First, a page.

Am I allowed to rant about minimum order quantities (MOQs)?

I'm trying to understand the insanity of all of these companies insisting on MOQs of 10kg+.  Am I the only one who thinks it's absurd?

If you are using an active at a 1% concentration, that would be enough to make about 20,000 50ml jars of moisturizer.  Are there really that many producers out there who can buy in such quantities?

I realize there are resellers for many of these ingredients, but definitely not for all.  I am wondering why none of these manufacturers have "wised up" and started selling more reasonable minimums (e.g., 1kg), and then just raised their unit price considerably?  Or is it just not worth the trouble to them?

End of rant.

Comments

  • GraillotionGraillotion Member
    edited August 7
    You might not understand industry.

    1) Many of these mfg's do not want their products in the hands of amateurs.  You would be wrong to think they want everyone to have their goods.

    2) You can contact the re-packer of your choice....and they will list hundreds of ingredients that mfg's will NOT sell them (even if they met MOQ)...because they know their end market.  On products that are on the edge...they will REQUIRE the re-packer to alter the name (that should shed some light on their attitude). 

    3) I have several times contacted suppliers, and was willing to buy their MOQ, with the intention of selling off the bulk of it....ABSOLUTELY NO (most times).

    4) If you look at INCI's of some super big or premium brands...you will find things like emulsifiers...that they have exclusively.  No one at any level can buy it.  Meaning....they will sell an exclusive license to that producer if they can buy enough of it.

    The industry does not intend on being all inclusive.  They have heavy pressure from the big companies that produce end product, to eliminate pop-up sellers from finding an easy way to compete with products they spend hundreds of thousands of dollars creating and testing.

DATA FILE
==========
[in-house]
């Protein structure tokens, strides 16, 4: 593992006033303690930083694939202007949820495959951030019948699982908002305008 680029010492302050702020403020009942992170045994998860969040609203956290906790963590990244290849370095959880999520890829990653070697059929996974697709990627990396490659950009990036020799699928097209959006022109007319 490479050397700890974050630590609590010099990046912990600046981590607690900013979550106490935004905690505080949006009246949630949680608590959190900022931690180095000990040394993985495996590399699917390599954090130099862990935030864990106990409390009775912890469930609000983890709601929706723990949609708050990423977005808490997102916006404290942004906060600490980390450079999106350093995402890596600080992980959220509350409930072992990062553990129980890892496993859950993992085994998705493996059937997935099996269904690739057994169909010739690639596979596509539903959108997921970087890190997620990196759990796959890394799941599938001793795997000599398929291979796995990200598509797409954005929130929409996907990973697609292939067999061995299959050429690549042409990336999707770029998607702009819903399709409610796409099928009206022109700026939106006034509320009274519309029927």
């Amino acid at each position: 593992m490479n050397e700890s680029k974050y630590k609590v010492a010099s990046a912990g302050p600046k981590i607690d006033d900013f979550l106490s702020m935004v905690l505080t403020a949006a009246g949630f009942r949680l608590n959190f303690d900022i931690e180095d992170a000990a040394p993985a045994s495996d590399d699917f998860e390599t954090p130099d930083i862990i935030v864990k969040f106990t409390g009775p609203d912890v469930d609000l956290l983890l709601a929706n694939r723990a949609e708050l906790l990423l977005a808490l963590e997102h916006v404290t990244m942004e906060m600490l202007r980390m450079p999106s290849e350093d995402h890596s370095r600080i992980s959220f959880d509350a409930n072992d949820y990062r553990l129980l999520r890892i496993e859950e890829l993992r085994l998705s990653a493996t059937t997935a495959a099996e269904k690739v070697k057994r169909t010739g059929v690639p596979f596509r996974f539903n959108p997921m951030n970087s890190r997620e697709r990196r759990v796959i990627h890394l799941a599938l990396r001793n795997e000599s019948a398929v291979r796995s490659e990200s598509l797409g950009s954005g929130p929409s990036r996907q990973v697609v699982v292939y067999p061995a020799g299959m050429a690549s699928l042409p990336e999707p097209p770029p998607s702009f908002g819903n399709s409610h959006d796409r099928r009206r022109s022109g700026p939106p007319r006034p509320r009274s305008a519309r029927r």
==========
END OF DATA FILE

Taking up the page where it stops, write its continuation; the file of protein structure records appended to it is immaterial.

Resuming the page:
You can not imagine the iterations I have gone through, chasing those ingredients...with lesser ingredients.

    As a person from industry (granted a different one), I agree wholeheartedly with their approach.  When I was in industry, and had a superior product, I only wanted it in the hands of those that would make it shine.  In lesser hands, my superior product could be made to look bad.
  • MicroformulationMicroformulation Member, Professional Chemist
    These samples (from the distributor) and the products themselves are intended properly for commercial manufacturing. We generally deal with or have no issue with the MOQ's. Keep in mind that they are not targeted to home formulators.
    markfuller@microformulation.com Microformulation.com Microformulation Cosmetic Consulting provides Custom Formulations for both large Commercial accounts as well as smaller entrepreneurs. We can provide Naturally compliant Formulations under the NSF, NPA, Whole Foods and USDA Organic Certifications. BS.Pharm Albany College of Pharmacy, Union University.
  • Well, if you are willing to be resourceful you can find almost everything. It’s the matter of price and your willingness to spend hours on repackagers websites across the globe. You can even find Dow’s w/si surfactants is you are willing to use google translate and order from places like Russia. What are you looking for? Maybe I saw it somewhere.
  • PattsiPattsi Member
    As @Microformulation said also they supply manufacturers around the globe.